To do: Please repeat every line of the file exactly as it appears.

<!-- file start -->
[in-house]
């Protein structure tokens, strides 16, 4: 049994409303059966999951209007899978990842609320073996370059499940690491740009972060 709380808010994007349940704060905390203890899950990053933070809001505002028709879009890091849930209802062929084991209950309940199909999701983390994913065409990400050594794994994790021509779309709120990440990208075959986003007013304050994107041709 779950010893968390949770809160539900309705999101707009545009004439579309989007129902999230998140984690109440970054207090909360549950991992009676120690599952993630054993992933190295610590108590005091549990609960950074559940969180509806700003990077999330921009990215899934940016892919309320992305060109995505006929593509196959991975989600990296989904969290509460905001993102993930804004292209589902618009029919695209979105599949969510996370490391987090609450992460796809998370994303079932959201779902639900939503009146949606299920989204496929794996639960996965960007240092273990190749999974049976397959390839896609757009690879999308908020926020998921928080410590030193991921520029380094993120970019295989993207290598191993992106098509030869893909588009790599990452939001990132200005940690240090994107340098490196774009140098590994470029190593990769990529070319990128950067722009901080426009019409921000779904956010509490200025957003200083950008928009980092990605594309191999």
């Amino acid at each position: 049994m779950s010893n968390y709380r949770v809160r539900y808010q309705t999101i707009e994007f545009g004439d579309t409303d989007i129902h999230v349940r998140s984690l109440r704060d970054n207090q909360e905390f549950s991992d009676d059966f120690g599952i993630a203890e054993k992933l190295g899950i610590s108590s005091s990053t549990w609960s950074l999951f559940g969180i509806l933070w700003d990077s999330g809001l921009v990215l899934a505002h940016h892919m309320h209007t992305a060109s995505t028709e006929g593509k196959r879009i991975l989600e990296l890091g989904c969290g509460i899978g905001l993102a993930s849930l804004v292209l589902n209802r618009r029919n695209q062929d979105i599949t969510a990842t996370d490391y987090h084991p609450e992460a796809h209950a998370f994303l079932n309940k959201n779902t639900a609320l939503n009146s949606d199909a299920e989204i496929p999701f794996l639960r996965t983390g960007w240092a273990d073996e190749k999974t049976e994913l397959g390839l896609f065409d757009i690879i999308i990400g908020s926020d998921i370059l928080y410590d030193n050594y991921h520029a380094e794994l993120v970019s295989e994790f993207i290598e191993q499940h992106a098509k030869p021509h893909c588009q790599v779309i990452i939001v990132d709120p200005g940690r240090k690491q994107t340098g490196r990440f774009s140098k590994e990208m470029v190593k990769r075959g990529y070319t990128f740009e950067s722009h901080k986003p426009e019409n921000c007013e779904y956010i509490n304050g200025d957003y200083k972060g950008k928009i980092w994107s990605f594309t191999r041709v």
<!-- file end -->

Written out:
[in-house]
């Protein structure tokens, strides 16, 4: 049994409303059966999951209007899978990842609320073996370059499940690491740009972060 709380808010994007349940704060905390203890899950990053933070809001505002028709879009890091849930209802062929084991209950309940199909999701983390994913065409990400050594794994994790021509779309709120990440990208075959986003007013304050994107041709 779950010893968390949770809160539900309705999101707009545009004439579309989007129902999230998140984690109440970054207090909360549950991992009676120690599952993630054993992933190295610590108590005091549990609960950074559940969180509806700003990077999330921009990215899934940016892919309320992305060109995505006929593509196959991975989600990296989904969290509460905001993102993930804004292209589902618009029919695209979105599949969510996370490391987090609450992460796809998370994303079932959201779902639900939503009146949606299920989204496929794996639960996965960007240092273990190749999974049976397959390839896609757009690879999308908020926020998921928080410590030193991921520029380094993120970019295989993207290598191993992106098509030869893909588009790599990452939001990132200005940690240090994107340098490196774009140098590994470029190593990769990529070319990128950067722009901080426009019409921000779904956010509490200025957003200083950008928009980092990605594309191999």
């Amino acid at each position: 049994m779950s010893n968390y709380r949770v809160r539900y808010q309705t999101i707009e994007f545009g004439d579309t409303d989007i129902h999230v349940r998140s984690l109440r704060d970054n207090q909360e905390f549950s991992d009676d059966f120690g599952i993630a203890e054993k992933l190295g899950i610590s108590s005091s990053t549990w609960s950074l999951f559940g969180i509806l933070w700003d990077s999330g809001l921009v990215l899934a505002h940016h892919m309320h209007t992305a060109s995505t028709e006929g593509k196959r879009i991975l989600e990296l890091g989904c969290g509460i899978g905001l993102a993930s849930l804004v292209l589902n209802r618009r029919n695209q062929d979105i599949t969510a990842t996370d490391y987090h084991p609450e992460a796809h209950a998370f994303l079932n309940k959201n779902t639900a609320l939503n009146s949606d199909a299920e989204i496929p999701f794996l639960r996965t983390g960007w240092a273990d073996e190749k999974t049976e994913l397959g390839l896609f065409d757009i690879i999308i990400g908020s926020d998921i370059l928080y410590d030193n050594y991921h520029a380094e794994l993120v970019s295989e994790f993207i290598e191993q499940h992106a098509k030869p021509h893909c588009q790599v779309i990452i939001v990132d709120p200005g940690r240090k690491q994107t340098g490196r990440f774009s140098k590994e990208m470029v190593k990769r075959g990529y070319t990128f740009e950067s722009h901080k986003p426009e019409n921000c007013e779904y956010i509490n304050g200025d957003y200083k972060g950008k928009i980092w994107s990605f594309t191999r041709v």